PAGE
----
The maxim in Silicon Valley is that founders make the most effective CEOs. Assuming that's true, can we understand a deeper reason for it? I think we can. To do so, let's talk about how groups make decisions.

- Famously, Arrow's impossibility theorem shows that no voting system will be rational in the human sense.
- A rational voting system means that:
- If every individual prefers option A over option B, then A should win over B. (Pareto Condition)
- If A wins out of the choice of {A,B}, then B should
**not**win out of the choice of {A,B,C}. Either A wins or C wins. (Independence of Irrelevant Alternatives) - No single voter can choose the election outcome. (No Dictator)

- Arrow's theorem says that it is impossible to have a voting system that satisfies all three of these conditions.
- Note: The voting system is abstracted away. Arrow's theorem applies to
*any*voting system. The only assumption is that individuals vote based on their ordinal (and not cardinal) preference.

- Note: The voting system is abstracted away. Arrow's theorem applies to
- Another way of describing Arrow’s theorem is: Groups of people cannot rationally make decisions.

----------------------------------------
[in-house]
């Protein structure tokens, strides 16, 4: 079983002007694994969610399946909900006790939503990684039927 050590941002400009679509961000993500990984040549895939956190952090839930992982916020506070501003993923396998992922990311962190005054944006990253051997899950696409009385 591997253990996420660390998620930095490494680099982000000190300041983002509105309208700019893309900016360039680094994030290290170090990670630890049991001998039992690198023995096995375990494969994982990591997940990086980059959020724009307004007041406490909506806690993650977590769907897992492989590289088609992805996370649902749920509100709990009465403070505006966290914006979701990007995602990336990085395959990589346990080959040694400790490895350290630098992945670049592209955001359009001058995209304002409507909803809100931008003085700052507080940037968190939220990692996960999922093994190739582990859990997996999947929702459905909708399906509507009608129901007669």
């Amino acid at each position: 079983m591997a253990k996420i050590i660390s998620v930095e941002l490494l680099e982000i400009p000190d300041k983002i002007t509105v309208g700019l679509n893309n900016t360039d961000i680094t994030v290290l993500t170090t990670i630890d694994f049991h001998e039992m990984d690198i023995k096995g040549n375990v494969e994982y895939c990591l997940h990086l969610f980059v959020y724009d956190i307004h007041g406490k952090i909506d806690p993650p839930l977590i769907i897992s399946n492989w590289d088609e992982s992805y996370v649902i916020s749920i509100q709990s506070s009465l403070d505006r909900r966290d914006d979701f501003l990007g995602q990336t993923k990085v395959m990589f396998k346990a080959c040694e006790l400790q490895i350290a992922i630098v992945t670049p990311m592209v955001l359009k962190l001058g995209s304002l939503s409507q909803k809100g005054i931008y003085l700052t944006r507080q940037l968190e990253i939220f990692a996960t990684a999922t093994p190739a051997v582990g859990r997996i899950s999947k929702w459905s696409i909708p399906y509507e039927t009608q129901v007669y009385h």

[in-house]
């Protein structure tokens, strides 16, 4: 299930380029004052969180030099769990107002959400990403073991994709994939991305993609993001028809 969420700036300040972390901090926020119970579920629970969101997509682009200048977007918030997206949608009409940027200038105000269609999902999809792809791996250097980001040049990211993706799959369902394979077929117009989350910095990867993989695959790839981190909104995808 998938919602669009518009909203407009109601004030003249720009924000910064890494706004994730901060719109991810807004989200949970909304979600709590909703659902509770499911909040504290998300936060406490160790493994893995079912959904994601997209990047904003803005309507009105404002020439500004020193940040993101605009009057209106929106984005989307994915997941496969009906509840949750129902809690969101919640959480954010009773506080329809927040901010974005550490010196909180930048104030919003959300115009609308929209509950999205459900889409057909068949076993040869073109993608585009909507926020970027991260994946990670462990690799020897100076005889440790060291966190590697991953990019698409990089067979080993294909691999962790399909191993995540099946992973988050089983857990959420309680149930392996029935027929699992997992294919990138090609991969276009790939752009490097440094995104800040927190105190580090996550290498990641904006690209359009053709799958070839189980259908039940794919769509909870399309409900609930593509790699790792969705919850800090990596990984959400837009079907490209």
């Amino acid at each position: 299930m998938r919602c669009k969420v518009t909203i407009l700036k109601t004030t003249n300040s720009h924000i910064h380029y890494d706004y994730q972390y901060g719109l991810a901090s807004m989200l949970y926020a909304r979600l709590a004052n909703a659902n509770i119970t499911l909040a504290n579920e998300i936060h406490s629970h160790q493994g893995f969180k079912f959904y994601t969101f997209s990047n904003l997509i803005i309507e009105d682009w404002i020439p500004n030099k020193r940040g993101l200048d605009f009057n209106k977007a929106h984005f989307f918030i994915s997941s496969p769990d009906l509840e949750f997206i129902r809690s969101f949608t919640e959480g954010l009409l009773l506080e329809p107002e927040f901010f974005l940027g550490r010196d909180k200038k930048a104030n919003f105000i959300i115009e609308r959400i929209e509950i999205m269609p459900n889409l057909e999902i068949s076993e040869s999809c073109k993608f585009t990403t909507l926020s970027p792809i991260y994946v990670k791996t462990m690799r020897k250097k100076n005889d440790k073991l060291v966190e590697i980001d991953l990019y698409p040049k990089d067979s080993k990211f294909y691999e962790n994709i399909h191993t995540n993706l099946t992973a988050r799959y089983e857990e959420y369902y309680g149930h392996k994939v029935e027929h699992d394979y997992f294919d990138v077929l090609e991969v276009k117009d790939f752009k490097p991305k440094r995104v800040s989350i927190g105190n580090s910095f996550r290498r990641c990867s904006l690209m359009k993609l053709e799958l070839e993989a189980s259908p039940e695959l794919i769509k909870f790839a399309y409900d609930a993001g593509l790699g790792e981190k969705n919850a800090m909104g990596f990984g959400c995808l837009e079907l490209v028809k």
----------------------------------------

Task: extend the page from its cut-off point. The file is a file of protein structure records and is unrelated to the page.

- Or:
**Groups of rational agents are irrational.**

- Or:
- An important consequence of Arrow's theorem is that, for a group to behave rationally, its voters must be irrational or it must be run by a dictator.
- That is: Either the voters are irrational or the voting system is irrational.

- Why does this relate to firms? Because a firm is just a collection of individuals whose daily actions (i.e. votes) determine the direction of the firm.
- Thus, Arrow’s theorem also applies to firms:
**A firm will only behave rationally when it is run by a dictator.** - More loosely: Firms will behave more rationally when the power of the CEO is more concentrated.
- This is why large bureaucratic organizations, where power is dispersed throughout the organization, will often seemingly behave irrationally, lacking clear direction and regularly making illogical decisions.
- And hence the preference for founder CEOs who have the moral authority to wield concentrated power within the organization.

So, yes, there is a theoretical case to be made for founder CEOs.